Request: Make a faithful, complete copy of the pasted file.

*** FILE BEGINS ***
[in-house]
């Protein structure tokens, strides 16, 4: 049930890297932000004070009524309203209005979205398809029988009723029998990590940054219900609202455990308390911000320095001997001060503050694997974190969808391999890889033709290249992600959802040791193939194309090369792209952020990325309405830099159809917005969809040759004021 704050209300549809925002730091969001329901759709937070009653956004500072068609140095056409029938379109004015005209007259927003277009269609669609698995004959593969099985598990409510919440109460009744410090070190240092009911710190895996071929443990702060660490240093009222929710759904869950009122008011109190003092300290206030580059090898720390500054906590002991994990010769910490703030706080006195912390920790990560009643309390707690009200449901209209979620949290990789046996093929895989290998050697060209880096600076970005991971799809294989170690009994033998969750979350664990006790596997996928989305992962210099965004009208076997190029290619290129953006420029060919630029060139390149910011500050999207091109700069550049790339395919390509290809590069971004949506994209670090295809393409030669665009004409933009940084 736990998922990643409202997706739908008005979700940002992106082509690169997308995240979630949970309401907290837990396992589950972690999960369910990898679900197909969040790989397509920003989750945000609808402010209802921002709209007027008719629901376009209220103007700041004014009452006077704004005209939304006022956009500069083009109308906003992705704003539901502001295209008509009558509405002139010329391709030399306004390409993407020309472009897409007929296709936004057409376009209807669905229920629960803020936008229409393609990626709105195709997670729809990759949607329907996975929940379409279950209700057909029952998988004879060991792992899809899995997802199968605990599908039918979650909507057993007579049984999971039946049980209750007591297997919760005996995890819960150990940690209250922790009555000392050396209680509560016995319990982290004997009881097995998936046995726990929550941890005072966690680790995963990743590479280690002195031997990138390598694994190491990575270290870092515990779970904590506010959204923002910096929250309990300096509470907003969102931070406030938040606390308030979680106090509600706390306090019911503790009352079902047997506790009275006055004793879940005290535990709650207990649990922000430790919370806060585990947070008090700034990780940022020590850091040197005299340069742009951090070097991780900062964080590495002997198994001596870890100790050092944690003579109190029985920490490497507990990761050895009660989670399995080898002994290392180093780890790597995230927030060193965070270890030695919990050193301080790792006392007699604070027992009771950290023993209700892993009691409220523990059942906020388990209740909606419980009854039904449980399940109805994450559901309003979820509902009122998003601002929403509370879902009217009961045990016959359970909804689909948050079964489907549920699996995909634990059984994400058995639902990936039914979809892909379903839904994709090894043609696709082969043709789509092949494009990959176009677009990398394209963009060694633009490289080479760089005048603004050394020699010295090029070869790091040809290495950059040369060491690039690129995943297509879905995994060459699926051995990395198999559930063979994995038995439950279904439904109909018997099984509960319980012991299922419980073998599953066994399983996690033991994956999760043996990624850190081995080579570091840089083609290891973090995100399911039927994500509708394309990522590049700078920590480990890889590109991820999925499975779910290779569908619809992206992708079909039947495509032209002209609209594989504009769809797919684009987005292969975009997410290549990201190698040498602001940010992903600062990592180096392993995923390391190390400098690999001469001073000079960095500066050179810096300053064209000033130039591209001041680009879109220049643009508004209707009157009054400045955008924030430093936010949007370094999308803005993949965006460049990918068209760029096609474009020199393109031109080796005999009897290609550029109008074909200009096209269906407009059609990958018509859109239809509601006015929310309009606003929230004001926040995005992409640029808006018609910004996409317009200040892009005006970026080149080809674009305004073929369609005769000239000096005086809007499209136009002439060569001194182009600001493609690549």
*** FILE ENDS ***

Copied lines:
[in-house]
């Protein structure tokens, strides 16, 4: 049930890297932000004070009524309203209005979205398809029988009723029998990590940054219900609202455990308390911000320095001997001060503050694997974190969808391999890889033709290249992600959802040791193939194309090369792209952020990325309405830099159809917005969809040759004021 704050209300549809925002730091969001329901759709937070009653956004500072068609140095056409029938379109004015005209007259927003277009269609669609698995004959593969099985598990409510919440109460009744410090070190240092009911710190895996071929443990702060660490240093009222929710759904869950009122008011109190003092300290206030580059090898720390500054906590002991994990010769910490703030706080006195912390920790990560009643309390707690009200449901209209979620949290990789046996093929895989290998050697060209880096600076970005991971799809294989170690009994033998969750979350664990006790596997996928989305992962210099965004009208076997190029290619290129953006420029060919630029060139390149910011500050999207091109700069550049790339395919390509290809590069971004949506994209670090295809393409030669665009004409933009940084 736990998922990643409202997706739908008005979700940002992106082509690169997308995240979630949970309401907290837990396992589950972690999960369910990898679900197909969040790989397509920003989750945000609808402010209802921002709209007027008719629901376009209220103007700041004014009452006077704004005209939304006022956009500069083009109308906003992705704003539901502001295209008509009558509405002139010329391709030399306004390409993407020309472009897409007929296709936004057409376009209807669905229920629960803020936008229409393609990626709105195709997670729809990759949607329907996975929940379409279950209700057909029952998988004879060991792992899809899995997802199968605990599908039918979650909507057993007579049984999971039946049980209750007591297997919760005996995890819960150990940690209250922790009555000392050396209680509560016995319990982290004997009881097995998936046995726990929550941890005072966690680790995963990743590479280690002195031997990138390598694994190491990575270290870092515990779970904590506010959204923002910096929250309990300096509470907003969102931070406030938040606390308030979680106090509600706390306090019911503790009352079902047997506790009275006055004793879940005290535990709650207990649990922000430790919370806060585990947070008090700034990780940022020590850091040197005299340069742009951090070097991780900062964080590495002997198994001596870890100790050092944690003579109190029985920490490497507990990761050895009660989670399995080898002994290392180093780890790597995230927030060193965070270890030695919990050193301080790792006392007699604070027992009771950290023993209700892993009691409220523990059942906020388990209740909606419980009854039904449980399940109805994450559901309003979820509902009122998003601002929403509370879902009217009961045990016959359970909804689909948050079964489907549920699996995909634990059984994400058995639902990936039914979809892909379903839904994709090894043609696709082969043709789509092949494009990959176009677009990398394209963009060694633009490289080479760089005048603004050394020699010295090029070869790091040809290495950059040369060491690039690129995943297509879905995994060459699926051995990395198999559930063979994995038995439950279904439904109909018997099984509960319980012991299922419980073998599953066994399983996690033991994956999760043996990624850190081995080579570091840089083609290891973090995100399911039927994500509708394309990522590049700078920590480990890889590109991820999925499975779910290779569908619809992206992708079909039947495509032209002209609209594989504009769809797919684009987005292969975009997410290549990201190698040498602001940010992903600062990592180096392993995923390391190390400098690999001469001073000079960095500066050179810096300053064209000033130039591209001041680009879109220049643009508004209707009157009054400045955008924030430093936010949007370094999308803005993949965006460049990918068209760029096609474009020199393109031109080796005999009897290609550029109008074909200009096209269906407009059609990958018509859109239809509601006015929310309009606003929230004001926040995005992409640029808006018609910004996409317009200040892009005006970026080149080809674009305004073929369609005769000239000096005086809007499209136009002439060569001194182009600001493609690549």